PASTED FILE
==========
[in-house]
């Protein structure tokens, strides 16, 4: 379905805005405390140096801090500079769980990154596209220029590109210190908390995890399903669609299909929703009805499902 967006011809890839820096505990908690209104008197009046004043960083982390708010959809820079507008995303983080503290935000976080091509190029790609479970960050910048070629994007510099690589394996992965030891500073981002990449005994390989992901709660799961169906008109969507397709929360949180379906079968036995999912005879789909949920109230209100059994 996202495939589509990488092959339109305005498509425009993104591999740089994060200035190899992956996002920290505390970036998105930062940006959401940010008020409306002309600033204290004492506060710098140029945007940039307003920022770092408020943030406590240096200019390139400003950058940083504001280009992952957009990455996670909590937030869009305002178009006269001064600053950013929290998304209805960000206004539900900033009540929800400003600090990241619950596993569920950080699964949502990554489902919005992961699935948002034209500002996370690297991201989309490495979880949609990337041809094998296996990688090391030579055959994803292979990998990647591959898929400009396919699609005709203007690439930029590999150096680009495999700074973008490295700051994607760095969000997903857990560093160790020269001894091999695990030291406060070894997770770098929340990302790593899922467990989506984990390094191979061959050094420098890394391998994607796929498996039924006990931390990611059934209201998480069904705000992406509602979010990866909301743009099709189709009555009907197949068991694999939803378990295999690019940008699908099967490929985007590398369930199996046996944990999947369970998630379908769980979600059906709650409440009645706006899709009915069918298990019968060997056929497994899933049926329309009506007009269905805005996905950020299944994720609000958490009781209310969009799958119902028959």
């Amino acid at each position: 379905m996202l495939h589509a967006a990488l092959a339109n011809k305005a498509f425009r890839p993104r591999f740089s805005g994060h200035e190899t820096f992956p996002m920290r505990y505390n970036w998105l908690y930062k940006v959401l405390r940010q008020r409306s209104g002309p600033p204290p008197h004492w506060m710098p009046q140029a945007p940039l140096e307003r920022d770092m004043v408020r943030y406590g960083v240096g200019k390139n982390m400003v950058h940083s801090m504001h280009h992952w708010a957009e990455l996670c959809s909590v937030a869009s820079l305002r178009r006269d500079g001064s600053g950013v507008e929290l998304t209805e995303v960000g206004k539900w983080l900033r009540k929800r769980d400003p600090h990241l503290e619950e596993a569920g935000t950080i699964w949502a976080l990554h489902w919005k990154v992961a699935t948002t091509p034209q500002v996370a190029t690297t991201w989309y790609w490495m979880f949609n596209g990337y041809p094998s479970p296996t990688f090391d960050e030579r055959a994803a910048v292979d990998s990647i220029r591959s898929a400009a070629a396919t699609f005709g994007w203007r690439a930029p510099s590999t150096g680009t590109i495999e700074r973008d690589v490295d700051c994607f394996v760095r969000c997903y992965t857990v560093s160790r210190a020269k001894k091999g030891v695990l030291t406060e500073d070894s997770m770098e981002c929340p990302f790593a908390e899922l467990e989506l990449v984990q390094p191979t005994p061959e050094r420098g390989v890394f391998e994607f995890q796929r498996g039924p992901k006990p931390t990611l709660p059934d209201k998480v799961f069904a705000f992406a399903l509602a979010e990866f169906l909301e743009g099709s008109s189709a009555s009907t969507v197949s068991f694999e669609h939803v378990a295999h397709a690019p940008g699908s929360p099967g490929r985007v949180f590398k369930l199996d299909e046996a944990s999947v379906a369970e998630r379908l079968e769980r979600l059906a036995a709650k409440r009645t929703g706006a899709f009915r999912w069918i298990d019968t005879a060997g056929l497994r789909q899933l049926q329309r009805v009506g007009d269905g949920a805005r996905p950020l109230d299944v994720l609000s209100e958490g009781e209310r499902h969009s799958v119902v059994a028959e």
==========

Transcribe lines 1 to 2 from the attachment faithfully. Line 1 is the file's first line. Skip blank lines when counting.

[in-house]
């Protein structure tokens, strides 16, 4: 379905805005405390140096801090500079769980990154596209220029590109210190908390995890399903669609299909929703009805499902 967006011809890839820096505990908690209104008197009046004043960083982390708010959809820079507008995303983080503290935000976080091509190029790609479970960050910048070629994007510099690589394996992965030891500073981002990449005994390989992901709660799961169906008109969507397709929360949180379906079968036995999912005879789909949920109230209100059994 996202495939589509990488092959339109305005498509425009993104591999740089994060200035190899992956996002920290505390970036998105930062940006959401940010008020409306002309600033204290004492506060710098140029945007940039307003920022770092408020943030406590240096200019390139400003950058940083504001280009992952957009990455996670909590937030869009305002178009006269001064600053950013929290998304209805960000206004539900900033009540929800400003600090990241619950596993569920950080699964949502990554489902919005992961699935948002034209500002996370690297991201989309490495979880949609990337041809094998296996990688090391030579055959994803292979990998990647591959898929400009396919699609005709203007690439930029590999150096680009495999700074973008490295700051994607760095969000997903857990560093160790020269001894091999695990030291406060070894997770770098929340990302790593899922467990989506984990390094191979061959050094420098890394391998994607796929498996039924006990931390990611059934209201998480069904705000992406509602979010990866909301743009099709189709009555009907197949068991694999939803378990295999690019940008699908099967490929985007590398369930199996046996944990999947369970998630379908769980979600059906709650409440009645706006899709009915069918298990019968060997056929497994899933049926329309009506007009269905805005996905950020299944994720609000958490009781209310969009799958119902028959």